And in re-watching the film, I realized a few mistakes I made. #1 - I watched an edited version of the film, which aired on Comedy Central. However, in my defense, no premium channels were running it at the time. #2 - I watched it alone, which can make a comedy less funny. These things should sometimes be shared, however, again in my defense, my wife had no interest in the film when I watched it. We all come to these things in our own time, which is why it took me several decades to get around to Cheech & Chong.
OK, so the bottom line, after watching "The Slammin' Salmon" together today - I'll admit the comedy is funnier than I remember, perhaps I was having an off day or was in a bad mood. But I still maintain that it's not nearly as funny, for whatever reason, as "Beerfest" or "Super Troopers". It's all about context, perhaps. But I still can't get over some very fundamental story problems. Which is weird, because when I watched the new "Ghostbusters", I didn't get all bent out of shape and say, "This is such crap, because ghosts aren't real!" If a movie is funny enough, it shouldn't matter. When I say, "Yeah, but a real restaurant wouldn't be run this way..." it means that the movie didn't go far enough away from reality to get me to suspend my disbelief.
THE PLOT: Disguised as ice cream vendors, Cheech and Chong make--and subsequently lose--millions of dollars selling a batch of marijuana with an unusual side effect.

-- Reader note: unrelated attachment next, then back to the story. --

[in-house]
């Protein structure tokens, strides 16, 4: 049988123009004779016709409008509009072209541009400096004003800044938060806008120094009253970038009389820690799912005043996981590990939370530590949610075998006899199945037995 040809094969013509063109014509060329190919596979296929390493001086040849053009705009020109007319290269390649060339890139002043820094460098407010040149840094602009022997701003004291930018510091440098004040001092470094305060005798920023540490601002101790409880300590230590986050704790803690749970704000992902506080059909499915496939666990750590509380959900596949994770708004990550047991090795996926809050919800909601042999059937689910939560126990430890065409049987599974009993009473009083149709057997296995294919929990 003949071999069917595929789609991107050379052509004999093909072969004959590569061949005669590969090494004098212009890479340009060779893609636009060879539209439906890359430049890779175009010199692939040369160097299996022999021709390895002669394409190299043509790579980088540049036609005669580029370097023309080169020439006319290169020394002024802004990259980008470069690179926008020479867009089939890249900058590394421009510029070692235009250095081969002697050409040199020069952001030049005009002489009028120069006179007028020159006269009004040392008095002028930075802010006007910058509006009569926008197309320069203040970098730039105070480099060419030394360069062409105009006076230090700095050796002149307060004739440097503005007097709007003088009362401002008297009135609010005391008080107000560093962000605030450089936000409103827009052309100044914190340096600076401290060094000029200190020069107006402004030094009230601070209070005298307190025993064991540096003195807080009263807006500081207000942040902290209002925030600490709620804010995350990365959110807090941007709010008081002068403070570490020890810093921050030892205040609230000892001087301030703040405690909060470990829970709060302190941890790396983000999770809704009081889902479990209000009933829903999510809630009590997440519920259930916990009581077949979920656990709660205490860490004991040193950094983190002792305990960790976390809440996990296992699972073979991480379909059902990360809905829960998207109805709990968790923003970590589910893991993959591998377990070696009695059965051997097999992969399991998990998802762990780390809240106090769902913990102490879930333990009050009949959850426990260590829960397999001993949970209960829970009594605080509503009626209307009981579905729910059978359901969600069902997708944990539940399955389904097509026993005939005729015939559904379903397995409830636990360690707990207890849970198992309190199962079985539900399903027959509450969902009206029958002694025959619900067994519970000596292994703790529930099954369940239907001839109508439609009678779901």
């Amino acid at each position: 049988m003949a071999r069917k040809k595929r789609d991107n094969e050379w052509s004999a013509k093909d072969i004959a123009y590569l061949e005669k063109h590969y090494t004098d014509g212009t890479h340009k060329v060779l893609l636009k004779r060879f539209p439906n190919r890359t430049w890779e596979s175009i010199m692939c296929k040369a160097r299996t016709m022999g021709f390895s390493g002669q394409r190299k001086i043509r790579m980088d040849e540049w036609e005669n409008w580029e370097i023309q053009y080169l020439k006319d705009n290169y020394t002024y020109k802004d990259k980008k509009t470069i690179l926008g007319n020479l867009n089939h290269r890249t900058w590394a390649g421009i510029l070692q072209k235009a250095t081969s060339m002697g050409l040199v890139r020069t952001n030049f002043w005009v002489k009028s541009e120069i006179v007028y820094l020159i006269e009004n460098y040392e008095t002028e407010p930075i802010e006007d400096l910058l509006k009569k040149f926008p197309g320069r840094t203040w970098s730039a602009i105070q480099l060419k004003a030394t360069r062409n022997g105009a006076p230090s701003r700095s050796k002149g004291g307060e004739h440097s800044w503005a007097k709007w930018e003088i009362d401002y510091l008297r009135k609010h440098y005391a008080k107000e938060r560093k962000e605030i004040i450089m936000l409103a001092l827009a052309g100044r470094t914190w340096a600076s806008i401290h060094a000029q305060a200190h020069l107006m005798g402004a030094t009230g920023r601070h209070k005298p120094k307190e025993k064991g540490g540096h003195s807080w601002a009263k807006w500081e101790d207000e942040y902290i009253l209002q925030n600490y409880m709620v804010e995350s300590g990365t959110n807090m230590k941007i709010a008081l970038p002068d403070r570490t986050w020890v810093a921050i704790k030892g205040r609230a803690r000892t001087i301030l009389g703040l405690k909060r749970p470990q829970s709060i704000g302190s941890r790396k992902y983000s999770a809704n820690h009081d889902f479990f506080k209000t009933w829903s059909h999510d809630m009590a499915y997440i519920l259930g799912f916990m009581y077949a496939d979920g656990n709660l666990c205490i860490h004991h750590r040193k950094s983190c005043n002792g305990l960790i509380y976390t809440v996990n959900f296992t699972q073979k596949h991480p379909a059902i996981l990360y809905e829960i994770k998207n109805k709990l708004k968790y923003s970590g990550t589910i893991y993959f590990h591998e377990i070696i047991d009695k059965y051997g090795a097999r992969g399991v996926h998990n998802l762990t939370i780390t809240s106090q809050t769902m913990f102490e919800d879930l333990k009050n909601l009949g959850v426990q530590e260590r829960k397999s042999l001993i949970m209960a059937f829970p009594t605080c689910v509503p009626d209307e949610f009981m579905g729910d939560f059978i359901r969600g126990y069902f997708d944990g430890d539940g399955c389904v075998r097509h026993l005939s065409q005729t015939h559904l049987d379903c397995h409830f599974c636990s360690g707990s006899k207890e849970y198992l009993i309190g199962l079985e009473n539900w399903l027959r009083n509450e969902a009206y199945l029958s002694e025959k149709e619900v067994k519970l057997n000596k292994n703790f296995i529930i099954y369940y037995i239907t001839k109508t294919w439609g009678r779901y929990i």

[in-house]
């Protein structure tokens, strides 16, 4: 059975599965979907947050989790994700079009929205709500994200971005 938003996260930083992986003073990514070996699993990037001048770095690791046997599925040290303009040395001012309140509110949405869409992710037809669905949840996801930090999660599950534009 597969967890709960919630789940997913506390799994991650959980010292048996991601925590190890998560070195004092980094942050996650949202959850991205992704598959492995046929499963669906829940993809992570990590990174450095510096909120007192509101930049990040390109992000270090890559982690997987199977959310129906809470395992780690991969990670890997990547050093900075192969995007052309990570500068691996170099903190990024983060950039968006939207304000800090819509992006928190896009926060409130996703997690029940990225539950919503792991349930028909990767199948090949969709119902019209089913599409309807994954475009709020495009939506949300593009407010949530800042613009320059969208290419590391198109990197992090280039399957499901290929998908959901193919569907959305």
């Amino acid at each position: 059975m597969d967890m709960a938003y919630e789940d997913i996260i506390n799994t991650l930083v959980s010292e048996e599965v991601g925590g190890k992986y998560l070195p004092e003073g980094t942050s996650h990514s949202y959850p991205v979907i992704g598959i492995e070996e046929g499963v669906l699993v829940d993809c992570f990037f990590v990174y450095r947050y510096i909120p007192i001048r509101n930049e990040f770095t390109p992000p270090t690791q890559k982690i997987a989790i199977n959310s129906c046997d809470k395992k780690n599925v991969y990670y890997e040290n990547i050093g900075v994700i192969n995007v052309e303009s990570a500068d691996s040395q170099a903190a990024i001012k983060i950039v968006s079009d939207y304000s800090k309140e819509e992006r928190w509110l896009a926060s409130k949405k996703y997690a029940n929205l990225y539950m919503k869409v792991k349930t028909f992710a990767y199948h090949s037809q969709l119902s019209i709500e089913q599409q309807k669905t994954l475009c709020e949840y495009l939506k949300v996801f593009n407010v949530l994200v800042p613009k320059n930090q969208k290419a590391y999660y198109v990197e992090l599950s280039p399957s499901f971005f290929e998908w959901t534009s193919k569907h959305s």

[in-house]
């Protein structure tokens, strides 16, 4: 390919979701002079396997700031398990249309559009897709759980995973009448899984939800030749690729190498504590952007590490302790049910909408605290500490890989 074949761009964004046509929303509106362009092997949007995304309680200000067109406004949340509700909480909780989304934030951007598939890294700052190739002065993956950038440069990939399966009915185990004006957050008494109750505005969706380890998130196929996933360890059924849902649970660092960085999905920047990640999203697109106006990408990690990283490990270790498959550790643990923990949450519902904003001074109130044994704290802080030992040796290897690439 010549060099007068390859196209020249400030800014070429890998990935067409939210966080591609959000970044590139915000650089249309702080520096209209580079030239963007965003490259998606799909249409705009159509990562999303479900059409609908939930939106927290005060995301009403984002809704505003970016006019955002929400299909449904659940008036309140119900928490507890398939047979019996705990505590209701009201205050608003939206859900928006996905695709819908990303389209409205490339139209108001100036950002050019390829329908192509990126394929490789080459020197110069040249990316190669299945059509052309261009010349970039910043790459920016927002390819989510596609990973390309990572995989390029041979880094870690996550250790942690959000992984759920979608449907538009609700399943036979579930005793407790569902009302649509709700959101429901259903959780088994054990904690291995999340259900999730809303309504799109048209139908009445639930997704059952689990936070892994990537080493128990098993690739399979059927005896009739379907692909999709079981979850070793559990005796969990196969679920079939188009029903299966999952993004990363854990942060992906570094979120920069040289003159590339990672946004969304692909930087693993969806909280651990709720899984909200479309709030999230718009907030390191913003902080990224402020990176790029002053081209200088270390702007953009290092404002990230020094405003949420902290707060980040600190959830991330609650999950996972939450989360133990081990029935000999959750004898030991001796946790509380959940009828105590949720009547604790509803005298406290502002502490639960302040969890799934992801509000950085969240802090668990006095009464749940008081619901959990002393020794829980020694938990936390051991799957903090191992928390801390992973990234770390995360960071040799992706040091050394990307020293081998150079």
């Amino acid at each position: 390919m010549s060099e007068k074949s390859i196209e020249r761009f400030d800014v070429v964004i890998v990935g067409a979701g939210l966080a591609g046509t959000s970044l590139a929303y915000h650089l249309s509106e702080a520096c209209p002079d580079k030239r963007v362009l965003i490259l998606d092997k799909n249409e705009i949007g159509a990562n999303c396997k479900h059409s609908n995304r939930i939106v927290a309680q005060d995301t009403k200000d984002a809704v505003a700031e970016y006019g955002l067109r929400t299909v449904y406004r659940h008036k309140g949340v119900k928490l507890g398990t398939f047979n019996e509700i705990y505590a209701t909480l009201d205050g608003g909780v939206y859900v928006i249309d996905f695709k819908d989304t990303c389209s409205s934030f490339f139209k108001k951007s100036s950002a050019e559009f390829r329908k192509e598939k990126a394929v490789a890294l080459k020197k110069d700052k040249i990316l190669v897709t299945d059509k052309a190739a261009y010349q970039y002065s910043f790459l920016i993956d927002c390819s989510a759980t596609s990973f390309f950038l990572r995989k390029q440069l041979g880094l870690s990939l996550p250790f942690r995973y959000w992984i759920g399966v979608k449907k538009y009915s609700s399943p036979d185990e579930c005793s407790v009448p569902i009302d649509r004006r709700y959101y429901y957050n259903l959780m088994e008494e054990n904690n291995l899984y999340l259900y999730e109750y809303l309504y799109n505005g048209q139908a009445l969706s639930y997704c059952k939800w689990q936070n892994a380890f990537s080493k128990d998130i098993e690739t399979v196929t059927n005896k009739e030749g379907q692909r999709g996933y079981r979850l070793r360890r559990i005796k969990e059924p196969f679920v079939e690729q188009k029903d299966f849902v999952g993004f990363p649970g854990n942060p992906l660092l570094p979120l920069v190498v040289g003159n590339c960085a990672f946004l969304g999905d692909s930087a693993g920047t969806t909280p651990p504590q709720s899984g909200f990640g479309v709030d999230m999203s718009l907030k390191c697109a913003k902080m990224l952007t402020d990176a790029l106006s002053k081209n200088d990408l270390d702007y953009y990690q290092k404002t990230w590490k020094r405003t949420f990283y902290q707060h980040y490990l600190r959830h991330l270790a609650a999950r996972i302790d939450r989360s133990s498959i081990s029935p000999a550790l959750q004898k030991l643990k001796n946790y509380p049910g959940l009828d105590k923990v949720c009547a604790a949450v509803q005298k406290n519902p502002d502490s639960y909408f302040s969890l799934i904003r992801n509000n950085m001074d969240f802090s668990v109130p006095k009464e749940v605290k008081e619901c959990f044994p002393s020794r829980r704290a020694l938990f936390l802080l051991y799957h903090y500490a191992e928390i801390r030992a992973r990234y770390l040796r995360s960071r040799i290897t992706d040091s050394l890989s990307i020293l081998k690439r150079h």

AFTER: It's appropriate, I suppose, that I brought up the issue of how far a comedy should stray from reality. It's worth debating, I suppose, what I call the "Buy-In". I think some people can just turn off their minds and enjoy a comedy, and sometimes that's exactly what you're supposed to do, but I sometimes find it difficult. Like I said, for "Ghostbusters" the buy-in would involve believing ghosts are real, but the movie (both versions) sort of leads you into it slowly. For "Star Wars", the buy-in involves believing in life on other planets, and that there's futuristic technology there, even though the film is set in the past. Then there's that whole scrawl about galactic war and rebellion and stuff, but even though the buy-in is high, the pay-off makes it worthwhile.